This morning, I turned on CNN for a few minutes to catch up on the day’s events. The program showed pictures of the teachers and students murdered at Sandy Hook Elementary school whose funerals were being held today. The reporter then offered the latest update on the investigation at the gunman’s home. Finally, the newscaster said that after commercials they will have a segment on bullet proof backpacks that kids can wear to protect themselves when in school.
‘Good God!’ I thought. ‘What has this world come to?’ I’m supposed to be writing a speech for a baby naming that I’m conducting next week. But how do you welcome an innocent, new life into such a world – where kids need to wear bulletproof backpacks to school?!
This coming week’s Torah portion is called Vayechi which means “And he lived.” The Torah portion which concludes the book of Genesis, describes the deaths of Jacob, and later Joseph. Yet the portion refuses to be named or defined by death; rather itemphasizes life. Similarly, the Torah portion which describes Sarah’s death is called, Chaye Sarah: “The Life of Sarah.” In both accounts, the quality of the person’s life is emphasized, rather than their death. These titles echo God’s words in Deuteronomy: “I have set before you life and death, blessing and cursing; therefore choose life, that both you and your descendents may live.”
An ancient Jewish group at Qumran understood life as a battle between the forces of death and darkness and those of life and light. That’s what life feels like nowadays. As wreaths and teddy bears pour into Sandy Hook, people are trying to bring any kind of light and love after the death and destruction that was brought to that community and to the whole country.
One small ray of light that came out of the massacre is that there now seems to be an awakening happening. In addiction work, people often talk about hitting “rock bottom” – the lowest point within a person’s life where they decide they have to change. It feels like we’ve hit rock bottom as a country, and have realized that our laws, which fail to prevent murder, and our culture, which glorifies violence, must change. My inbox fills with petitions from every conceivable group calling for common sense gun laws. From Obama on down, every parent, grandparent, aunt, uncle, and teacher, has been weeping, hugging the kids in their lives a little tighter and feeling a call to action.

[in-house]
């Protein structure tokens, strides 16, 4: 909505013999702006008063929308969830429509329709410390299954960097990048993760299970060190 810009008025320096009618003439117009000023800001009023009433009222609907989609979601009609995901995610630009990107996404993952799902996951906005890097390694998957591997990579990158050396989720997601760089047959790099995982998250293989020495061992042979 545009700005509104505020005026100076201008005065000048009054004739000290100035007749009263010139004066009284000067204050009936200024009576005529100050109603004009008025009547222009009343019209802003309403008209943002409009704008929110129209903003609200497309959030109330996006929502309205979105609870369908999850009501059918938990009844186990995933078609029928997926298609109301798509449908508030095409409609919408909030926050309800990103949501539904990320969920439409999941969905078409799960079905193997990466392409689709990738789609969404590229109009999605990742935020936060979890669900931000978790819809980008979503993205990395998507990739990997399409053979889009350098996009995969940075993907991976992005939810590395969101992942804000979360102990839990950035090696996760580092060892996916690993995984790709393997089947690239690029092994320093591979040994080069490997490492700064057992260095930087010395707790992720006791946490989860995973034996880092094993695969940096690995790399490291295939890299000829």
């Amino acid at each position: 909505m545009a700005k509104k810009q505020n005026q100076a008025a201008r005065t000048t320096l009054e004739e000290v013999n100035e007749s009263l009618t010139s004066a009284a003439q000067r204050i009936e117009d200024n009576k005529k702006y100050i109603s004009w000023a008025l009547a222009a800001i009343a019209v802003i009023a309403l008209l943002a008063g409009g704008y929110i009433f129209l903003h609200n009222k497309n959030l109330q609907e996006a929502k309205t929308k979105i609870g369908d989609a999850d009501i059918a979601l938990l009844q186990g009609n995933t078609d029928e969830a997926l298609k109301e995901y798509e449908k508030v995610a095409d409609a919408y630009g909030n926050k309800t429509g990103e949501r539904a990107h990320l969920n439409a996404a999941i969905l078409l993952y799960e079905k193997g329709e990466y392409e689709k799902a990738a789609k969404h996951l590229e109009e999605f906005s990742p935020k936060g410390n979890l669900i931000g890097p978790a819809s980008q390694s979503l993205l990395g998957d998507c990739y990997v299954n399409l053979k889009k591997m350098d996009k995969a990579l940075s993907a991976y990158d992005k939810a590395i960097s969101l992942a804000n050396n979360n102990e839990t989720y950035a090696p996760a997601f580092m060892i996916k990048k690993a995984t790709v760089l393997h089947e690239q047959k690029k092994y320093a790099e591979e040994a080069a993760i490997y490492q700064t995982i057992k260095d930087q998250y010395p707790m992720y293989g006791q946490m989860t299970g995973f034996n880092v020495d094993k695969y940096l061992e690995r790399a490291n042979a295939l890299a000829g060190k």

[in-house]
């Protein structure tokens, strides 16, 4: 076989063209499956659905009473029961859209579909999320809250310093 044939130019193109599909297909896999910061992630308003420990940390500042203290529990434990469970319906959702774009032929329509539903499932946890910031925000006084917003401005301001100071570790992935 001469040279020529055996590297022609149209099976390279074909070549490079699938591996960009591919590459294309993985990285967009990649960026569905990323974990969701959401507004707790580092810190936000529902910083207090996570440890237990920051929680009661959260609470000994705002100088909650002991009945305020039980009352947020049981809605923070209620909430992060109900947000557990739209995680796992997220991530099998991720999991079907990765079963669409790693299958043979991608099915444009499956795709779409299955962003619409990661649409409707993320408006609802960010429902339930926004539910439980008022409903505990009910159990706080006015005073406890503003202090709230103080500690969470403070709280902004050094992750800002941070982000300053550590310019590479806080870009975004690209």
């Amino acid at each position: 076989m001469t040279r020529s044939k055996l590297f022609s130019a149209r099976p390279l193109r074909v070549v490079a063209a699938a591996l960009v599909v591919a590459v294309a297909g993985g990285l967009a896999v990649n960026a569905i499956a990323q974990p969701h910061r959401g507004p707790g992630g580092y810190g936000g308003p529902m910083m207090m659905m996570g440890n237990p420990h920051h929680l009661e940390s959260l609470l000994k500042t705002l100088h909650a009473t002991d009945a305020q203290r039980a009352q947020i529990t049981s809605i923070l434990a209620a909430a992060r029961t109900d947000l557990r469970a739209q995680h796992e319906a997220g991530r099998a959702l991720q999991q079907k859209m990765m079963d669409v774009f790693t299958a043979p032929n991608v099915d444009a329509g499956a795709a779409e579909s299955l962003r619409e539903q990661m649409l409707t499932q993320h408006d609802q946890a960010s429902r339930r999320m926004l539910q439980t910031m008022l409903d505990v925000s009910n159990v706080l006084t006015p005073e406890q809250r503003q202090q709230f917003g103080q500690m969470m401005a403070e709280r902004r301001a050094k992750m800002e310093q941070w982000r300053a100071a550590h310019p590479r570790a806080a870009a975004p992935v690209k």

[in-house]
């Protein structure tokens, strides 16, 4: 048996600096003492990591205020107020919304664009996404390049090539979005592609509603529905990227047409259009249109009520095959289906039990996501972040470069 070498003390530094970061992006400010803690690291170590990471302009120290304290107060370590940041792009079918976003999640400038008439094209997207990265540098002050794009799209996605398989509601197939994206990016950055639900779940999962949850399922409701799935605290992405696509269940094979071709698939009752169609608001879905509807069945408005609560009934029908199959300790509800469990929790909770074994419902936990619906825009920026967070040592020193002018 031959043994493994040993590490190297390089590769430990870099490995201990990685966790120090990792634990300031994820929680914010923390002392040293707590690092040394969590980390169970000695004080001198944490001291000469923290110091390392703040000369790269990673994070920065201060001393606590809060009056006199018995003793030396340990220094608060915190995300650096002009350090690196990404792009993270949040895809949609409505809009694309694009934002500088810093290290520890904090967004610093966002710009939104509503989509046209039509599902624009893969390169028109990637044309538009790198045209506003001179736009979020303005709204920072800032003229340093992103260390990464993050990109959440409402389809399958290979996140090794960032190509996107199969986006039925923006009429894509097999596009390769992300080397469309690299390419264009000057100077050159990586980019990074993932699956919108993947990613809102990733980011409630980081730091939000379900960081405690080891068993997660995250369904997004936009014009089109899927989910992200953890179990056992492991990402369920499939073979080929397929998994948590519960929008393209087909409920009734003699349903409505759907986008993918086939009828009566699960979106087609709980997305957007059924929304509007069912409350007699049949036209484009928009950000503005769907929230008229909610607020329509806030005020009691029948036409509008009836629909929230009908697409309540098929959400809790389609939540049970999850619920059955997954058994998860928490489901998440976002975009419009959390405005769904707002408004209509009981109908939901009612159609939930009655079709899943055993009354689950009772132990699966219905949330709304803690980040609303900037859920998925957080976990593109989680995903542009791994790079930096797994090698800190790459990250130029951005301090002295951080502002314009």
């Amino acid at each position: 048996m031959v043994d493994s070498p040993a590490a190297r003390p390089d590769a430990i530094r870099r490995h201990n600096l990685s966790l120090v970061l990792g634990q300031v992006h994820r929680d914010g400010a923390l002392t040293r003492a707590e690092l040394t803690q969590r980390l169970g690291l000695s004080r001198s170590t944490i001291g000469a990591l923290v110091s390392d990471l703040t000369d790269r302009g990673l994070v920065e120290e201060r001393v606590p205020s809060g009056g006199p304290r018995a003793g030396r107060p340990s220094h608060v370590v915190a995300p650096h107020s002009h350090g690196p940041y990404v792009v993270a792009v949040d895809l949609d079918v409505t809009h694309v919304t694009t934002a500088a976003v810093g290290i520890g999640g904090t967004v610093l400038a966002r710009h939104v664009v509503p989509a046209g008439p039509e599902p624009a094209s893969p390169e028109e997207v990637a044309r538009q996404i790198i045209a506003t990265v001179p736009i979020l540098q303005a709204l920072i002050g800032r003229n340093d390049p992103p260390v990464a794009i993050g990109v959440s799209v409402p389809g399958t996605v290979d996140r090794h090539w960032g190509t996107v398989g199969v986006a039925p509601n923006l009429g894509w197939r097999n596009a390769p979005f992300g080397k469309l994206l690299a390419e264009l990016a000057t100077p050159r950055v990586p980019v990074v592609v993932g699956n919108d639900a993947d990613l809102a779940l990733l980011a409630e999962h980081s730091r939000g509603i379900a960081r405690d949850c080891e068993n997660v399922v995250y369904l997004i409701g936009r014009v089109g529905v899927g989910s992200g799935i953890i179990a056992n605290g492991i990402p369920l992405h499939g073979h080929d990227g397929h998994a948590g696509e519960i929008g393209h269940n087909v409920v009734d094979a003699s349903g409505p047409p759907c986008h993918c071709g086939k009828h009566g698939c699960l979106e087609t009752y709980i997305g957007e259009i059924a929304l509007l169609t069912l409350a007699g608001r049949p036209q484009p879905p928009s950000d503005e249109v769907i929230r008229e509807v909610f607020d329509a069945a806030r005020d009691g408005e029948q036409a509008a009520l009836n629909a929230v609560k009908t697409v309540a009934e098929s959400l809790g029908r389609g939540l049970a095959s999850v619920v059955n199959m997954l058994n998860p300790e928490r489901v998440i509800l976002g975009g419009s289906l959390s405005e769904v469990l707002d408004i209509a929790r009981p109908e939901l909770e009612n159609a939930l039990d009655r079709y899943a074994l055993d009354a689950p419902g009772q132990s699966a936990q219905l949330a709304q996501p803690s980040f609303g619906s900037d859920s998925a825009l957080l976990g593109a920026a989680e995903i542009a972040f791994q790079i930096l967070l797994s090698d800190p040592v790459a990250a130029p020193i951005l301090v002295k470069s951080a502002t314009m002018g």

Issues that seemed unfixable – causes that seemed politically unfeasible – suddenly seem like they must and will change, if we come together. We hear the call of the angel of God, who when Isaac was bound on the altar with a knife to his throat screamed to Abraham, “Do not raise your hand against the boy or do any harm to him.” We’ve finally decided to heed God’s call and choose life.
In one loud voice, the souls of the entire country are crying out the prayer with which Jacob blessed his son Joseph before his death, a prayer that is recited at bedtime by Jews all over the world: “Hamalach ha-goel oti mi-kol ra, yivarech at hanearim: May the angel who redeems me from all evil, bless the children.”